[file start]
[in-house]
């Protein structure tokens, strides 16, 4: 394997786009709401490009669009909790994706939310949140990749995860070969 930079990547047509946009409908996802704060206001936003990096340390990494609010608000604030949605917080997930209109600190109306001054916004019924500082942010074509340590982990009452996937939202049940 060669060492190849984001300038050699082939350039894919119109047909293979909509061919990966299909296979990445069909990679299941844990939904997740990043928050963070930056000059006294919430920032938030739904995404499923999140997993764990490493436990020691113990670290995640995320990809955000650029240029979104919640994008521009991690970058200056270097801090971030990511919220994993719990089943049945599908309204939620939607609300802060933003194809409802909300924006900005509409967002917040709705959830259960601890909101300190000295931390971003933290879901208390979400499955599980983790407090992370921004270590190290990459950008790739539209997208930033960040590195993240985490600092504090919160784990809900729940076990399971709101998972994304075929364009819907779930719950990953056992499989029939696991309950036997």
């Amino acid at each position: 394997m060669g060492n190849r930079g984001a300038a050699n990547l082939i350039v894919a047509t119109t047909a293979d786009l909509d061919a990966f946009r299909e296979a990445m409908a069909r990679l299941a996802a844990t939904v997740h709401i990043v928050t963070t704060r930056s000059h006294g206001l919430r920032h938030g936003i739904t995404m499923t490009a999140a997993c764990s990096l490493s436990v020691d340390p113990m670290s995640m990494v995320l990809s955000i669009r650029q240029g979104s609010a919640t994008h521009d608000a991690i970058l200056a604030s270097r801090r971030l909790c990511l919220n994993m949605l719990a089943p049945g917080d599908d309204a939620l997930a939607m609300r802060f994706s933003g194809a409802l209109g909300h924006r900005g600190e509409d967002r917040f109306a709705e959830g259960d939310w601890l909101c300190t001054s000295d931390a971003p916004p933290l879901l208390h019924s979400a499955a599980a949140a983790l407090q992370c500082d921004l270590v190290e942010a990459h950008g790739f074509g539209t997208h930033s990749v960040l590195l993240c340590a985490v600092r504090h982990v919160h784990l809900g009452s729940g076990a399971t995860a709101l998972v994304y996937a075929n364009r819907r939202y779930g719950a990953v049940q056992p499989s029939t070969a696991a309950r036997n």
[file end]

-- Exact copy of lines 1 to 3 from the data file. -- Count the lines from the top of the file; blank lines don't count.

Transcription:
[in-house]
């Protein structure tokens, strides 16, 4: 394997786009709401490009669009909790994706939310949140990749995860070969 930079990547047509946009409908996802704060206001936003990096340390990494609010608000604030949605917080997930209109600190109306001054916004019924500082942010074509340590982990009452996937939202049940 060669060492190849984001300038050699082939350039894919119109047909293979909509061919990966299909296979990445069909990679299941844990939904997740990043928050963070930056000059006294919430920032938030739904995404499923999140997993764990490493436990020691113990670290995640995320990809955000650029240029979104919640994008521009991690970058200056270097801090971030990511919220994993719990089943049945599908309204939620939607609300802060933003194809409802909300924006900005509409967002917040709705959830259960601890909101300190000295931390971003933290879901208390979400499955599980983790407090992370921004270590190290990459950008790739539209997208930033960040590195993240985490600092504090919160784990809900729940076990399971709101998972994304075929364009819907779930719950990953056992499989029939696991309950036997």
């Amino acid at each position: 394997m060669g060492n190849r930079g984001a300038a050699n990547l082939i350039v894919a047509t119109t047909a293979d786009l909509d061919a990966f946009r299909e296979a990445m409908a069909r990679l299941a996802a844990t939904v997740h709401i990043v928050t963070t704060r930056s000059h006294g206001l919430r920032h938030g936003i739904t995404m499923t490009a999140a997993c764990s990096l490493s436990v020691d340390p113990m670290s995640m990494v995320l990809s955000i669009r650029q240029g979104s609010a919640t994008h521009d608000a991690i970058l200056a604030s270097r801090r971030l909790c990511l919220n994993m949605l719990a089943p049945g917080d599908d309204a939620l997930a939607m609300r802060f994706s933003g194809a409802l209109g909300h924006r900005g600190e509409d967002r917040f109306a709705e959830g259960d939310w601890l909101c300190t001054s000295d931390a971003p916004p933290l879901l208390h019924s979400a499955a599980a949140a983790l407090q992370c500082d921004l270590v190290e942010a990459h950008g790739f074509g539209t997208h930033s990749v960040l590195l993240c340590a985490v600092r504090h982990v919160h784990l809900g009452s729940g076990a399971t995860a709101l998972v994304y996937a075929n364009r819907r939202y779930g719950a990953v049940q056992p499989s029939t070969a696991a309950r036997n």